Daisy Ridley, Susie Ferguson and Lena Dunham have all been diagnosed with endometriosis.

Living with endometriosis is way more common than you think

Earlier this month, RNZ Morning Report co-host Susie Ferguson announced she was taking medical leave due to her years-long battle with endometriosis. Rose Hoare explains how despite one in 10 women suffering from the painful condition, many women end up going through life unaware and undiagnosed.

Susie Ferguson has endometriosis and she’s having a hysterectomy for it. With this announcement, she joins an elite squadron of cool women who have the sucky pelvic condition, along with Lena Dunham, Daisy Ridley, my friend Libby, and yours truly.

Endometriosis, as I understand it, is a condition where some of your period blood goes back up your tubes. This actually happens to most women, but for endo sufferers the blood (it’s actually uterine lining tissue) then sort of rusts onto the organs nearby, getting as hard as a marble and fusing things together, which means when your uterus cramps, it’s torture.

More women need to know about endometriosis as it’s remarkably common. An estimated one in 10 women have it (so, if you work in a medium-sized office, probably several women in your office have it, whether they know it or not), and often it goes undiagnosed.

Typically, it takes 10 years of being gaslighted by a doctor or succession of doctors — being told it’s just period pain and to suck it up, or being told it’s maybe Crohn’s disease or Irritable Bowel Syndrome or appendicitis or chlamydia — before they figure out its endometriosis.

Susie Ferguson was diagnosed with endometriosis in her 20s (Photo: Rebecca Zephyr Thomas)

There are good and bad reasons for this delay. Let’s start with the good ones. You might think a medical issue with so many sufferers would be better diagnosed, but women with endometriosis can suffer from lots of different symptoms such as bowel pain, back pain, stomach pain, period pain, or pain during sex. The only way to know for sure if you have endometriosis is a laparoscopy — an investigative surgery where they go in through your belly button with a camera. Because it won’t show up in an X-ray, it won’t show up in an ultrasound scan, and it won’t show up in a blood test.

If you have endometriosis, you might actually have no physical pain to clue you in, but suffer from unexplained infertility for years which is painful in other ways. Or you might have recurrent miscarriages since if you have endometriosis you are 76% more likely to miscarry.

So yes, it’s tricky to spot endometriosis. But — and this brings me to the bad reasons — underlying the widespread failure to diagnose endometriosis, which has condemned millions of women to years of pain, is a well-documented and widespread failure to take female pain seriously.

Women are still vastly understudied in lots of medical, drug and pain research. Although women are more sensitive to pain and seem to process pain differently, most pain research is done exclusively on male subjects and women are treated for pain less aggressively than men by healthcare systems that tend to dismiss their complaints (if you think that’s garbage, tell the dead 23-year-old who was on a contraceptive pill known to cause blood clots, but whose GP told her to have a spa day when she complained of pain).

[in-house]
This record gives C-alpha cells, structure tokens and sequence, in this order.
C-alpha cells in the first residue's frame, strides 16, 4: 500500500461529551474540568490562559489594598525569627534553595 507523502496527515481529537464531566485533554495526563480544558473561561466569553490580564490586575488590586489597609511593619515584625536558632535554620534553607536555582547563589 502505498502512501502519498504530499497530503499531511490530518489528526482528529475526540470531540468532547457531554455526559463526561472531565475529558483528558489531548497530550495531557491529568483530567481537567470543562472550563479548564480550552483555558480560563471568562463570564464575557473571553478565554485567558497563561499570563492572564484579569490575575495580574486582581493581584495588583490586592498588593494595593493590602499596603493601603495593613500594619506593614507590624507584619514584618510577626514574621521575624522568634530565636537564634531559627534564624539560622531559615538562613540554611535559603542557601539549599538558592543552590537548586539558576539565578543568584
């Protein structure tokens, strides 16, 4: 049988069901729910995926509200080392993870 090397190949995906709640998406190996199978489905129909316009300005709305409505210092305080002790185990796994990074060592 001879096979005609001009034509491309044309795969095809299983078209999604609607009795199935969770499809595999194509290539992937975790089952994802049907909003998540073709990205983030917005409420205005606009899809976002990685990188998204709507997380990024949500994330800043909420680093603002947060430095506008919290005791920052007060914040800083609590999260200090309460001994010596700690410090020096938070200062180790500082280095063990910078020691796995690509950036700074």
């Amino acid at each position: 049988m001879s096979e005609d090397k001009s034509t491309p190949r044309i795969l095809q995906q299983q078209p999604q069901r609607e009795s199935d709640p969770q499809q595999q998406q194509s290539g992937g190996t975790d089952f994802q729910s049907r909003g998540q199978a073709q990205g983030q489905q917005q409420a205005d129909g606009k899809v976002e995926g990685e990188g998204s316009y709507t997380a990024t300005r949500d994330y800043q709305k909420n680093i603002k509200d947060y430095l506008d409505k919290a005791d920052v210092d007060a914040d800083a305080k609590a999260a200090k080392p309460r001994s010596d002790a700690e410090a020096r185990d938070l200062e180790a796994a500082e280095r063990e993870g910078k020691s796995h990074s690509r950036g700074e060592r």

Star Wars actress Daisy Ridley is among those who have spoken publicly about suffering from endometriosis.

Because of these factors, I think of endometriosis as a bit like a sex pest – the primary defence still seems to be women warning each other. When the systems set up to protect you don’t really work, it comes down to an informal network of women passing on warnings, support and information.

If you have really painful periods, pain so bad it scares you and you start making plans to get to a hospital if it gets worse, or if you have a “horrible pinching feeling” during periods, you might have endometriosis. If you’ve had recurrent miscarriages or unexplained infertility, you might have endometriosis. If anything you’ve read here raises red flags for either yourself or for a friend, do your own research, ask your doctor about it, and try to advocate for yourself.

Ferguson’s pain was so bad she’s compared it to childbirth. She managed the pain (a task she downplays as “a not inconsiderable situation”) while still beasting it at her job by using a standing desk. A fucking standing desk! Fuck that.

While it’s gratifying to have endo pain affirmed in this way, it’s also terrifying because at least with the pain of childbirth, people believe you, and in some cases you can have an epidural. I find it mind-boggling to contemplate the courage Ferguson and other sufferers have marshalled just to get through the day, and infuriating to contemplate all the monumental pain so many women suffer, probably thinking it’s just their lot as women. It’s not.


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